The 63 per cent of the non-voting people and those who have lost confidence in the Government since the 2020 election were not guided by the intellectuals. Those issues are their concerns and the root of the exodus. Very few intellectuals have the balls to speak up. In fact, I have accused many of them who are silent of committing intellectual treason. I hope they will find reason, purpose, and voice to take a stand now. It is time for well-thinking people to begin to become active in the political narratives and activities in Jamaica.
Prime Minister, some of your actions remind me of the political behaviour of your mentor in the post-1980 regime — endless victimisations, firing of all black consultants in government, and the persecution of innocent civil servants like the Joseph Burey, among others. I read in The New York Times an interview with the minister of national security of that period. He was asked about the very high amount of youth killed by the police by the new regime, and he responded by saying that many of them were Cuban-trained guerillas who were part of a plot to destabilise the Seaga regime.
The writer of a most recent letter to the editor explained that the door of the home of the innocent foreign ministry worker Joseph Burey and father was kicked off by police in 1983; both were hauled off to the police station on “an allegation made in Parliament by the then prime minister that Burey was part of a Communist Cuban-Russian kidnap plot”. Somewhere in that mix there was that Lada motor car that was shot up by the police on Red Hills Road killing several people who had been perceived as communist agitators.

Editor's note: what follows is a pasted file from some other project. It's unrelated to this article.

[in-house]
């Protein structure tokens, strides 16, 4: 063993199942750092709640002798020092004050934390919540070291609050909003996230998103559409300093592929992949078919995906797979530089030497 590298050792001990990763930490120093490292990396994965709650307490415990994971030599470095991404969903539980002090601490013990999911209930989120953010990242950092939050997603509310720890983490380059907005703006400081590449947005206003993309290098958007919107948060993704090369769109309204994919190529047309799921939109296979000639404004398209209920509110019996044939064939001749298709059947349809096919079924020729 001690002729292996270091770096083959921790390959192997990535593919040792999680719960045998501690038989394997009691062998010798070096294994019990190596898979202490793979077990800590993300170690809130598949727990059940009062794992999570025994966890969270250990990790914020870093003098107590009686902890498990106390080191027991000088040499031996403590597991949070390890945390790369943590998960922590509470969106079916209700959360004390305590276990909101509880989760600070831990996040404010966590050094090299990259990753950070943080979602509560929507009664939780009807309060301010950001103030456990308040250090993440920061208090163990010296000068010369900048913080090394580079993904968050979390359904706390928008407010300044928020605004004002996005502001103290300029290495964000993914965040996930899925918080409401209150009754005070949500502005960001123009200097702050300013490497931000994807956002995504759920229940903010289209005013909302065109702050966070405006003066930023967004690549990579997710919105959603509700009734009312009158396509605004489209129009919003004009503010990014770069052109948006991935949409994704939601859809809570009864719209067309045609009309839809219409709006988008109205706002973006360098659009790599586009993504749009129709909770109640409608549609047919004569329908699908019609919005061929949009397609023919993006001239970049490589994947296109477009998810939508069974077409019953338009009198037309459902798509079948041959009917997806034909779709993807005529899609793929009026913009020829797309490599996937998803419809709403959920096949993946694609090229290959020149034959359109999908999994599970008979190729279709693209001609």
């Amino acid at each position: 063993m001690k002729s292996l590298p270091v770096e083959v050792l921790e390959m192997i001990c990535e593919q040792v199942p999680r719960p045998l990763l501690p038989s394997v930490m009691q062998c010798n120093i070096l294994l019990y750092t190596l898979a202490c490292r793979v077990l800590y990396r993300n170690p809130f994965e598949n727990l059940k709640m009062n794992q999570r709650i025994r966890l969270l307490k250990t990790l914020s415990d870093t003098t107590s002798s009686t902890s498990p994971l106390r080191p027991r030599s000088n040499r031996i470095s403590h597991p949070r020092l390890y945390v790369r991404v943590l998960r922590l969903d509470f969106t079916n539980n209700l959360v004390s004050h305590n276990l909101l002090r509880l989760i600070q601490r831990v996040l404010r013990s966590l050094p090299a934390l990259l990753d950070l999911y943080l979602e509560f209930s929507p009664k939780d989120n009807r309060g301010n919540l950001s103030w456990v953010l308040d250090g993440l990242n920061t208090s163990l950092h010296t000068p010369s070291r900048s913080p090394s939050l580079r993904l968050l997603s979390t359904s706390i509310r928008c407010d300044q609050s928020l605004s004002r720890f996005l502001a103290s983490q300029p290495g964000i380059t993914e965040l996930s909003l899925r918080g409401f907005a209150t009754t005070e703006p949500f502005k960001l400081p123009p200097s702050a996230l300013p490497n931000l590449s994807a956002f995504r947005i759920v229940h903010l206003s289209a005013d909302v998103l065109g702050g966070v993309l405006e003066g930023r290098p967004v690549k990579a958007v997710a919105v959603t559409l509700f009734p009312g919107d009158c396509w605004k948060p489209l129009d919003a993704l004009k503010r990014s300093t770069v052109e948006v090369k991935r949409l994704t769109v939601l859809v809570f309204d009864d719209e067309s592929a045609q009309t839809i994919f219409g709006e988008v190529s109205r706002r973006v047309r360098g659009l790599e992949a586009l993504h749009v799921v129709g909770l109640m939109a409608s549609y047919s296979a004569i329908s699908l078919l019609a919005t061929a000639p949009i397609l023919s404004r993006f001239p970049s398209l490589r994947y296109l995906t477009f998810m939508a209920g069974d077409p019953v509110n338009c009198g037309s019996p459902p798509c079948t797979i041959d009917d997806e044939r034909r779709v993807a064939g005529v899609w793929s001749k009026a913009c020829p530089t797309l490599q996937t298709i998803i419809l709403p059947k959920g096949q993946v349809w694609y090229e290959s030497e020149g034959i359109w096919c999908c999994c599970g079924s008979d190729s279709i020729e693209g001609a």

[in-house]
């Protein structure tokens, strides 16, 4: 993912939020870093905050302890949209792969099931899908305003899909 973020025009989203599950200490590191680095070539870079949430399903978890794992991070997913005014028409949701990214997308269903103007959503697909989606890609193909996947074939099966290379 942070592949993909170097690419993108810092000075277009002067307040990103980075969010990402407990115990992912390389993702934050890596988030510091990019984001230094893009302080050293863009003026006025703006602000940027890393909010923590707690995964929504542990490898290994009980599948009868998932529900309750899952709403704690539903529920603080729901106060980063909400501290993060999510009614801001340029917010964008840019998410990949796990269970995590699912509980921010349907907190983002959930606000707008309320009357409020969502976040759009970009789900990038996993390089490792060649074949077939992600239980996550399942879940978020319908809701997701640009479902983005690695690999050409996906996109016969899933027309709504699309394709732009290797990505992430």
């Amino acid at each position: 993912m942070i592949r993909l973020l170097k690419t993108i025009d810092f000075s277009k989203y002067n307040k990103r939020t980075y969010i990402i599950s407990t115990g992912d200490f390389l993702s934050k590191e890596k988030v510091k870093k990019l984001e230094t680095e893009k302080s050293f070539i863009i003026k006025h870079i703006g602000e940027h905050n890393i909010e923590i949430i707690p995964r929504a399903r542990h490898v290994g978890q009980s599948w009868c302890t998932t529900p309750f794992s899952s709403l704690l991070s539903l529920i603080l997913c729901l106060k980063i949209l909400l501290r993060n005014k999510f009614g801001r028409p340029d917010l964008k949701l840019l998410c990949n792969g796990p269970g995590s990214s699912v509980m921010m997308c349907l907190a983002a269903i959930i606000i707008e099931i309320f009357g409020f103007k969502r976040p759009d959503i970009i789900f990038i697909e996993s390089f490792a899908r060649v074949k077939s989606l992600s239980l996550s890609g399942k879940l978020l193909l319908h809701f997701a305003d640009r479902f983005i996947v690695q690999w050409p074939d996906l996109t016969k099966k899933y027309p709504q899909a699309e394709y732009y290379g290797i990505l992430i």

Sir, your recent speeches in Parliament remind me the reign of terror in the post-1980 regime. Dark signs are gathering behind the dark clouds on the horizon. Are we heading to the development of a new “Papa Doc” with Gestapo force known as Ton-Ton Macoutes?
As the dark clouds slowly unfold, resistance begins to appear. It appeared in Jungle when Dayne Mitchell of Arnett Gardens made harsh comments against the prime minister and was later sought after by the police. He was arrested, charged, and fined. Some time after, I noticed how the army descended on “Jungle”. It was the time when a young man was beaten and severely wounded. Then came the pastor from Orange Hill, outside of Brown's Town, St Ann, and his 'prophetic' and anti-Brogad speeches. He was arrested by a high-level, anti-corruption police squad. He was freed; the police had no charges against him. Prior this event there was the changes in the parliamentary committees with responsibility for accountability. And recently one JLP Member of Parliament said he has been waiting for 17 years to have Auditor General Pamela Monroe Ellis in the hot seat. Similar to how the pandemic brought out weaknesses in the society and the Government, she brought out the ignorance and darkness of some JLP Members of Parliament.
The Holness-led Government seems to no interest in accountability. Recently, Holness exploded in an anti-intellectual speech; a quarrelsome defence against charges of Government's double standard regarding the Rick's Café/Mocha Fest debacle raised deeper concern. What is he hinting? Sedition charges? There is a dangerous implication from the statement that intellectuals are making speeches that guide “the people from their Government”; implies instigating disorders. That was an open threat to a certain class of people in this country. They have no fear and will not be intimidated by the wild imagination of the prime minister. Critique is an essential ingredient for change; it is important for the leader to listen to ideas other than his own. Sir, if you spend your time repelling critiques and threatening people you may very well have no time to do your work; hence, leading to the failure of your mission.
Louis E A Moyston, PhD, is a consultant and radio talk show presenter. Send comments to the Jamaica Observer or email@example.com.